Most people in the IT Services Sales industry are not intimately aware of the value of their work to their consulting firms. Its no surprise then that most are under-compensated or sell themselves short. Here are a few things that they won’t normally tell you (or things they do tell that aren’t entirely true)
1. Most of the revenue is made from recurring work
Consulting firms early hardly anything from new customers. They effort required to acquire a new account in today market means that the cost of acquisition is barely recuperated from the first few projects. What most companies won’t make so obvious is that one project usually leads to a number of recurring projects. Development projects lead to testing, release and maintenance assignments. And one project usually leads to others. Maintenance projects are also typically more profitable than development projects.
Sales people need to position themselves to be able to maximize their percentage on the OVERALL revenue, not just the first project or the first few months of business.
2. YOUR Relationships will no longer remain yours
Most relations in the IT industry last years, if not decades, far outstripping the average employee job. Sales people will work hard to setup relationships. Once projects begin, different teams are introduced to take over the relationship. This is both troubling for customers and should be a concern for sales people. I know many a circumstance where sales people weren’t even aware of new POs. Also, while projects can stop and go and pipelines can sputter depending on client’s circumstances, RELATIONSHIPS PERSIST. We have even had clients come back after many years of inactivity if they remember you for good work.
Point being: Relationships are a salesman’s key assets. Try your best to maintain as much control of these as possible.
3. What if you don’t find a client
This question is what differentiates an entrepreneur from a sales person. It is also the question that sets up compensation models. Low base-High commission structures usually mean a low confidence in the sales man’s ability. Sales people (some of them) prefer high base salaries because it gives them a sense of security for factors that may be beyond their control. Keep the big picture in mind here, most consulting firms will spend 10% of their revenue on sales. This means your NET compensation will not exceed 10% of the money you bring in. Ofcourse not everyone will succeed (their base salaries will be taken out of this pool), there is non billable management and overheads of all manner and form all of which eats away from the same pool. The question to ask yourself is : If you don’t perform, how long will the company tolerate you anyways? And do you want to be the person who eats away other people’s pool.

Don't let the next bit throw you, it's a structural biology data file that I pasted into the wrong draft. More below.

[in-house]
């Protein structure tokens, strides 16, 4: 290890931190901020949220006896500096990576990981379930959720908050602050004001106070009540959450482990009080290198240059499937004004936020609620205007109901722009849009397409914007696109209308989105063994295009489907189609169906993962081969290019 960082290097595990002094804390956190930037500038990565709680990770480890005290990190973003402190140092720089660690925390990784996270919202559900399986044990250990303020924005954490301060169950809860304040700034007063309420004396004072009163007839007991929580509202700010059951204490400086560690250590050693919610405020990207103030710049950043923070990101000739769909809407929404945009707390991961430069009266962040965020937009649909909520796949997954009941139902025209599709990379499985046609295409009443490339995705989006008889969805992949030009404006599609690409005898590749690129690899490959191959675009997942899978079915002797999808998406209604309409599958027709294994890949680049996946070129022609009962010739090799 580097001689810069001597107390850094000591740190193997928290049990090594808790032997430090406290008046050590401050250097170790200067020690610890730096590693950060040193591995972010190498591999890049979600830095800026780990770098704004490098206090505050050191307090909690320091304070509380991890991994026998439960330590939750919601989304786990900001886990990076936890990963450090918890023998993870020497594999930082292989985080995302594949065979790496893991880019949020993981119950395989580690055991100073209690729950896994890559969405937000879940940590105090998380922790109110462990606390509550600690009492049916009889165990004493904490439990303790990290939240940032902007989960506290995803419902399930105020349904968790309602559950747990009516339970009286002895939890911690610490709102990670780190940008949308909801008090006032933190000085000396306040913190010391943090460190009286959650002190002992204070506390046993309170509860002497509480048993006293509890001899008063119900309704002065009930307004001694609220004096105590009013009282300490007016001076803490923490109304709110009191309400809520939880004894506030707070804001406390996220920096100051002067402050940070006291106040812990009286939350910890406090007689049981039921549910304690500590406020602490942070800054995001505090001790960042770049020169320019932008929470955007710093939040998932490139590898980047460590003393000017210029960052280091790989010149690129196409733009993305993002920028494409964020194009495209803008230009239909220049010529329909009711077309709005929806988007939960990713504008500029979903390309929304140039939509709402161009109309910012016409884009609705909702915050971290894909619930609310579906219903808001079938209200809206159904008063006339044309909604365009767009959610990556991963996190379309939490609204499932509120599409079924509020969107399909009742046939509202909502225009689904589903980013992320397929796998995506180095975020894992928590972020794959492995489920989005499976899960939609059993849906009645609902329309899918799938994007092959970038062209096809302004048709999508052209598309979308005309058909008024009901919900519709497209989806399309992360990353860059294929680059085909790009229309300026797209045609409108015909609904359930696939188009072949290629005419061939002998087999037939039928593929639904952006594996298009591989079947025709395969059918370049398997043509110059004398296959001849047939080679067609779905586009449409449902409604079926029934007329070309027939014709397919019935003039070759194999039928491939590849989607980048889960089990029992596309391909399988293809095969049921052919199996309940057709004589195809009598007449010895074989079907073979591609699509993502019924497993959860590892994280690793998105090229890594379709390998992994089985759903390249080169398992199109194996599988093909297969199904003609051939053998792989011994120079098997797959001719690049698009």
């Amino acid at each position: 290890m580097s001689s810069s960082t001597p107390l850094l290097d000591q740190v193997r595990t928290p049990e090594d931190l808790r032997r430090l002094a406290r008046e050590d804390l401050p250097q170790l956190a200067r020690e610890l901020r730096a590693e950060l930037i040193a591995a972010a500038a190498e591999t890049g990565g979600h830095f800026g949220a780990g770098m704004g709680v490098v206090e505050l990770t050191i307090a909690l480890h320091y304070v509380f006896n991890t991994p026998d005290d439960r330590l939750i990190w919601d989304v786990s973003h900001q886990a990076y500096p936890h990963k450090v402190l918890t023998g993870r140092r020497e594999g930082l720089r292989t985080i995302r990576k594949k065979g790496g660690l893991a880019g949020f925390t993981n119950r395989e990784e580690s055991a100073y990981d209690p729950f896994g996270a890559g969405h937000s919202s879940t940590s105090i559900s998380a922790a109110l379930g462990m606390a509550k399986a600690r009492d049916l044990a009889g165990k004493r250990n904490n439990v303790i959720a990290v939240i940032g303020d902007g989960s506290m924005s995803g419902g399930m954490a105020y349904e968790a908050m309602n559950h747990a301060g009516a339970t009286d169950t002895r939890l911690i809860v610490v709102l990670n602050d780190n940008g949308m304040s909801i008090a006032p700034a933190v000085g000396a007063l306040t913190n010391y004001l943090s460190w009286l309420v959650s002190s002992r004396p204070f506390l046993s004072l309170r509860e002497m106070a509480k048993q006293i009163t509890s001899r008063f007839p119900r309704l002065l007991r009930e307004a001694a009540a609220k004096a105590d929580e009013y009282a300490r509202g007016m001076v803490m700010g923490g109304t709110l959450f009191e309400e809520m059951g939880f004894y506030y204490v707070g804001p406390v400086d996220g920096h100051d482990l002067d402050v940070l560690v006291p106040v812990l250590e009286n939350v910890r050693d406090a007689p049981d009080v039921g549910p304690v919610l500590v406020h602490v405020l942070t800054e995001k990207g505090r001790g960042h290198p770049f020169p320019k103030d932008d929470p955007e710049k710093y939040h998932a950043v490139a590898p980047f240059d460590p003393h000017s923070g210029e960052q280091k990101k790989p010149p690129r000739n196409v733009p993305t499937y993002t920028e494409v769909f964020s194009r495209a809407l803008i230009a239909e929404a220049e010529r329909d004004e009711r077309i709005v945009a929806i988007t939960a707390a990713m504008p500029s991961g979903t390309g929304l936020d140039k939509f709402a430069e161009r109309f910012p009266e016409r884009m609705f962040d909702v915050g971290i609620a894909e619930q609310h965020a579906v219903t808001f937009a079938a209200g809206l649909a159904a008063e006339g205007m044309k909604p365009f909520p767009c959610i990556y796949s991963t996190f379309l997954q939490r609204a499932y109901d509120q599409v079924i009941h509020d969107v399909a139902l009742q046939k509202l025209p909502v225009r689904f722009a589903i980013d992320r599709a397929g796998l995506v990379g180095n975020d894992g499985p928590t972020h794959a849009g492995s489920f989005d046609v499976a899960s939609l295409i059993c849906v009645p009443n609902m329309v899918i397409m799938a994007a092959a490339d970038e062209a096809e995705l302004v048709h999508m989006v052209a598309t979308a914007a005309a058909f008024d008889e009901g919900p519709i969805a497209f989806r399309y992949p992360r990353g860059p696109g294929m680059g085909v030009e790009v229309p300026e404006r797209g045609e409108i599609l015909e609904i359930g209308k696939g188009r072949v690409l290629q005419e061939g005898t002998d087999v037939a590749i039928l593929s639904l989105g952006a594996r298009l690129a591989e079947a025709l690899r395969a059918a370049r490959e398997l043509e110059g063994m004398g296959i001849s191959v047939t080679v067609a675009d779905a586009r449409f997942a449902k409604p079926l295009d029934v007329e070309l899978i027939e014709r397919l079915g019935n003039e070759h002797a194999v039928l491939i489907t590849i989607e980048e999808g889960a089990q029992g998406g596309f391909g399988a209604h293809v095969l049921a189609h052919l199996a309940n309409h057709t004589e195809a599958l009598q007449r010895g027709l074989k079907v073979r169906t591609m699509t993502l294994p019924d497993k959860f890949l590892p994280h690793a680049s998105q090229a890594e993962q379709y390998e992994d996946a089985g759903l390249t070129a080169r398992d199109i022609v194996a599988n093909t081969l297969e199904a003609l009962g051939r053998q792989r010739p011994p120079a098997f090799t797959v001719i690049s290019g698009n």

If you are worth your weight in commissions, you should be focusing increasing the top line beyond 10% rather than quibbling with the control structures under this budget. This may mean having to take on the burden of risk (say through a comissions-only structure) but will pay off big time in the long run.
4. The big one
Remember that the compensation models of employees are dependent on TYPICAL numbers across the industry. Most of work you will bring in/do is also going to be of a typical revenue, costing a typical amount to execute, hence resulting in a typical amount of margin, resulting in a typical amount of interest from your business’s owners. Occasionally though, you will get a great assignments. Everyone gets those. For example when you find a client that has a particularly high need for your solution and has deep pockets. If you are a high-base employee, the benefit of this is going to get passed on to your company, however if you can manage to make the most of it, these projects are usually big enough to take you several steps closer to your retirement.
Most of the work you bring in will be hand-to-mouth but keep yourself free and nimble enough to gain from the inevitable big one. Most successful sales people I know can still recall that one project that set them up. The question is, are you ready to make the most of it?
5. Position to Upsell
Most consulting firms, now a days, need to specialize. This means that they can only work on a very small portion of potential opportunities your contacts can generate. Most clients now a days have diversified technology portfolios (due to changing needs, vendor lock-in concerns etc). If you represent an organization that allows you only take on a smaller subset of needs, then you are not maximizing your ROA on your contacts assets.
Sales people need to align themselves to their customer’s needs and setup relationships with delivery firms that allow them to work with more than one if necessary
Allied Consultants is an IT consulting firm with a unique business model. We view sales people as partners in the consulting space and give out a typical commission of 30% of revenue throughout the lifetime of the account. Find out more about our partnership program